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Detect Thread and Process Notifications using VQL (Part 3)

Updated: Mar 1

Monitor Process Activity, Creation, Termination, and Access

In this blog post, we'll explore how to use Elastic EDR, Windows Defender, and Velociraptor to detect thread and process notifications for various activities. We'll provide VQL queries and settings for monitoring process activity, creation, termination, and access.

Know how EDR knows threads in a process.
Process Thread Injection Feature of EDR

How to investigating unusual process threads ?

  • Monitoring Process Activity

  • Detect Unusual Process Creation

  • Detecting Unusual Process Termination

  • Monitoring Unusal Process Access


Tip #1: Monitor Process Activity

Velociraptor VQL query:


SELECT *
FROM watch_monitoring(
    Query={
        SELECT *
        FROM Wmi(
            Namespace="root\\CIMV2",
            Class="Win32_Process"
        )
    },
    MaxWait=60
)

Windows Defender settings:

  • Enable real-time monitoring

  • Enable behaviour monitoring

  • Enable network protection

Tip #2: Detect Process Creation

Velociraptor VQL query:


SELECT *
FROM EventLog(
    event_logs=["Security"],
    event_id=4688,
    rows=50
)

Windows Defender settings:

  • Enable process creation monitoring (Event ID 4688)

Detect Remote Thread Creation in Processes:


VQL query:


sqlCopy code
SELECT *FROM Artifact.Windows.Sys.MonitoredProcesses()
WHERE RemoteThreadCount > 0

To interpret the output of the VQL query for detecting remote thread creation in processes, you need to understand the columns returned in the results. Here's a brief explanation of the output:

  • ProcessId: The process ID (PID) of the process in which remote threads are created.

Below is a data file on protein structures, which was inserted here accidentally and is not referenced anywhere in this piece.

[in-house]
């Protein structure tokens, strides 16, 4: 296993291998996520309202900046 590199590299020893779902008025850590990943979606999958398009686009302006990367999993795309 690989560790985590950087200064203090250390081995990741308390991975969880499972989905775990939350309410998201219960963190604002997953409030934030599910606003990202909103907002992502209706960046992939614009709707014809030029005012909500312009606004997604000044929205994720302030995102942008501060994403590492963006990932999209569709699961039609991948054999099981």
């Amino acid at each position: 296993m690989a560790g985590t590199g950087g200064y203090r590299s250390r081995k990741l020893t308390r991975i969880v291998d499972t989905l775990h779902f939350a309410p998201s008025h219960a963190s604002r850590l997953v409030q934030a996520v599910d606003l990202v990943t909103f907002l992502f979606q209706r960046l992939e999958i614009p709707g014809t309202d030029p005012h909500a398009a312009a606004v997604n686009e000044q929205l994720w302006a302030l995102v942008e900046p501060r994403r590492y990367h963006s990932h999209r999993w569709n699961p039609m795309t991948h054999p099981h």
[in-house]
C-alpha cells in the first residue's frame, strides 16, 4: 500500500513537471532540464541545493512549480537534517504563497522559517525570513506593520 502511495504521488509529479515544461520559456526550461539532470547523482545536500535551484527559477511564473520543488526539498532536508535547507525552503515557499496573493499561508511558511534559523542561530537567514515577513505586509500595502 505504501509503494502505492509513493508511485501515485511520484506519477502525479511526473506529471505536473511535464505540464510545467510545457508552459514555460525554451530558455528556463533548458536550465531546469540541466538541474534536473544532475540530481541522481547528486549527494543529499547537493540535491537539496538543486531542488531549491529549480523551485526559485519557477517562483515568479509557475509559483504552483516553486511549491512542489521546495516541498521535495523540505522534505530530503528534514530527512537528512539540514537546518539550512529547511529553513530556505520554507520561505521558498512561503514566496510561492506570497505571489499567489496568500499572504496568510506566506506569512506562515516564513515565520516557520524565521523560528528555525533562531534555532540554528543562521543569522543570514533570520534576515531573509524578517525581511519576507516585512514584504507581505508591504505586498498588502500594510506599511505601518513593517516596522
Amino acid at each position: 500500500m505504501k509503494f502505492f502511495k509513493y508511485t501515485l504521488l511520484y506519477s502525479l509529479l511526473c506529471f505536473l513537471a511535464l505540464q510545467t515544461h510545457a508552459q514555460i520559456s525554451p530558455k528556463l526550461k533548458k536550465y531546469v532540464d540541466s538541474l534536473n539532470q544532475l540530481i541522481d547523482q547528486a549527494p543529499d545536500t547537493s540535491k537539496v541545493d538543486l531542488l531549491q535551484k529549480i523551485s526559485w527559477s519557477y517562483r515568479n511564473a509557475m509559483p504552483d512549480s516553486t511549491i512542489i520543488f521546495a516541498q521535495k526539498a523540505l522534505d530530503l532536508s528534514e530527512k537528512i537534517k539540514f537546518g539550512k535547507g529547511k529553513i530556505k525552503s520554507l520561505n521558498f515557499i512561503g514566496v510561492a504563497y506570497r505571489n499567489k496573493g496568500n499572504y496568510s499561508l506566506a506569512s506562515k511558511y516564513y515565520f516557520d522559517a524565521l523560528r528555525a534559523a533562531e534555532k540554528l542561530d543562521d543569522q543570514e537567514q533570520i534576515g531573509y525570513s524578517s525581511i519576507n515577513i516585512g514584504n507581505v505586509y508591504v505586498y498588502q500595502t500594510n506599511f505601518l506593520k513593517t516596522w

• Name: The name of the process.

  • CommandLine: The command line used to start the process.

  • RemoteThreadCount: The number of remote threads created in the process.

When you see the output, if RemoteThreadCount is greater than 0 for a process, it means that remote threads have been created in that process. You should investigate such processes further for potentially malicious activity.


Here's another example to detect process injection using Velociraptor:

Tip: Detect Process Injection Using VirtualAllocEx and WriteProcessMemory

VQL query:


SELECT *FROM Artifact.Windows.Sys.MonitoredProcesses()
WHERE VirtualAllocExCount > 0 AND WriteProcessMemoryCount > 0

In the output of this query, you'll see the following columns:

  • ProcessId: The process ID (PID) of the process where VirtualAllocEx and WriteProcessMemory functions have been called.

  • Name: The name of the process.

  • CommandLine: The command line used to start the process.

  • VirtualAllocExCount: The number of times the VirtualAllocEx function has been called in the process.

  • WriteProcessMemoryCount: The number of times the WriteProcessMemory function has been called in the process.

If both VirtualAllocExCount and WriteProcessMemoryCount are greater than 0 for a process, it might indicate a process injection attempt. You should investigate such processes further for potentially malicious activity.